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As many Nigerians continue to encounter difficulties owing to the prevailing huge housing shortage, experts suggest measures government should devise in tackling the problem, writes Osaze Omoragbon.
Despite the huge housing shortage across the country, most state governments seem helpless in the face of its attendant socio-economic consequences for Nigeria. Analysts believe that economic development is stunted when the housing sector is underdeveloped. The housing sector, according to Juwon Coker, former Secretary, Nigeria Institute of Builders, is the gauge through which the performance of any economy is discerned and as such should be taken seriously by the government.
Aside being a gauge for economic performance, great psychologists and sociologists such as Abraham Maslow regard it as one of the primary needs of man; without which he cannot perform his social duties effectively. Nigerians need not be sociologists to understand the importance of adequate shelter to daily living. Indeed, many citizens’ standard of living is abysmally low due to their inability to get shelter, resulting in high destitution rate in the country. In a bid to bridge the huge housing shortage (estimated at 17 million units) in the country, the federal government recently launched the Nigeria Mortgage Refinance Company; tasked with providing liquidity for the housing sector.
However, stakeholders have traced the huge housing shortage in the country to population explosion, urban migration, poor planning, visionless leadership and corruption among others. “Housing shortage is mainly due to visionless leaders,” says Mr. Ben Njoku, a property consultant based in Lagos. The former Lagos State governor, Chief Lateef Jakande is widely reputed for his visionary leadership especially in the area of providing affordable housing. During his reign in the Second Republic (1979-1983) he is reputed to have built over 20,000 housing units in Lagos, popularly known as Jakande Estates, without which the state would have been grappling with massive housing shortage. Nevertheless, the state still faces huge housing deficit which the current administration is trying to remedy through its Home Ownership Scheme. Previous governments (especially the military regimes), it is believed, only paid lip service to easing housing problems without the commitment of the Jakande administration. All around Lagos, Jakande Estates which dot the state’s landscape are now a euphemism for public housing.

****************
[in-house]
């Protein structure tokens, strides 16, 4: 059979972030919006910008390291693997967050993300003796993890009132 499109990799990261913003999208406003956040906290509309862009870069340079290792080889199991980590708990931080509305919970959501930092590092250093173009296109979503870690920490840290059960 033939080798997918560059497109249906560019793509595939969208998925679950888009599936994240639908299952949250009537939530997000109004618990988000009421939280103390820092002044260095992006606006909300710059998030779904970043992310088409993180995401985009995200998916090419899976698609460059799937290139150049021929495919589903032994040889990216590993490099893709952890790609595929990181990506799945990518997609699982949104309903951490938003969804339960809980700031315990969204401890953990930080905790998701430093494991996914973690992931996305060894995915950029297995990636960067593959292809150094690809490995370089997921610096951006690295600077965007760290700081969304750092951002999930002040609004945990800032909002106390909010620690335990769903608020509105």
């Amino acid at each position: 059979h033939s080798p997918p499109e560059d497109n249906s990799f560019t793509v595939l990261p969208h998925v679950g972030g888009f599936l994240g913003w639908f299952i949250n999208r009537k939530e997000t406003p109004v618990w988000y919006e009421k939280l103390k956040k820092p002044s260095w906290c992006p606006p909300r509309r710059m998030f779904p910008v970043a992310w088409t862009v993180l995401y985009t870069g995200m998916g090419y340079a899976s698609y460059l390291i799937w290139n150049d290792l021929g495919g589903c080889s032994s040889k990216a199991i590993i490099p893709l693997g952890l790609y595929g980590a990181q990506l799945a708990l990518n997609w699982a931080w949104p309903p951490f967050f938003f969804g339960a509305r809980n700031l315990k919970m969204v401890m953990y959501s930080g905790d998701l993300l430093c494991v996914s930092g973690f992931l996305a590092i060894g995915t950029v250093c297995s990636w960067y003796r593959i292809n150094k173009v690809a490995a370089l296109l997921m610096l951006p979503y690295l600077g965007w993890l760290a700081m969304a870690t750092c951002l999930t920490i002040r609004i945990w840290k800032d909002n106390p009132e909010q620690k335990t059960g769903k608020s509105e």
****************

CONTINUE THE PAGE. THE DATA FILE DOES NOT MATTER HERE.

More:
However, some experts see a paradox; whereby various state governments try to meet housing needs and then trigger more migration to urban centers which reverses the previous gains made. This has been validated by a 2012 UN report which says that Africa and Asia will lead urban population growth by 2050. Observers are jittery over the likely socio-economic consequence for the country. “Africa and Asia will account for 86 per cent of all growth in the world’s urban population over the next four decades,” the UN Habitat report states. Moreso, with the population of Nigeria expected to increase by 100 million within the same period, experts say the statistics are dire with severe consequences for social stability, equality, growth and development.
The way forward
Many state governments are set to take the bull by the horn including the Lagos State government which has the most daunting task of providing housing to millions of its residents. State-sponsored housing projects are springing up daily across the country. However, industry watchers say without the commitment shown by Jakande, it will be a lost war. “Governments need to summon the vision of Chief Jakande or it will just be a half-hearted effort which will lean towards populism,” says Timothy Asemota, a building engineer. In the last five years, the Lagos State government has built over 1,000 housing units; a far cry from what is adequately needed.
Public supported-housing, experts say, is the best way to ensure the masses get affordable housing. Direct building by government or subsidizing developers will ease housing deficit. Experience has shown that leaving housing to market forces does not augur well for the overall wellbeing of the country. With the prevalence of market failure in Nigeria (unoccupied luxury houses in high-brow areas and the inadequate housing in low-income areas), government is expected to step in to correct anomalies. That is what Jakande administration accomplished within few years before the military took over in 1983, and is still celebrated today.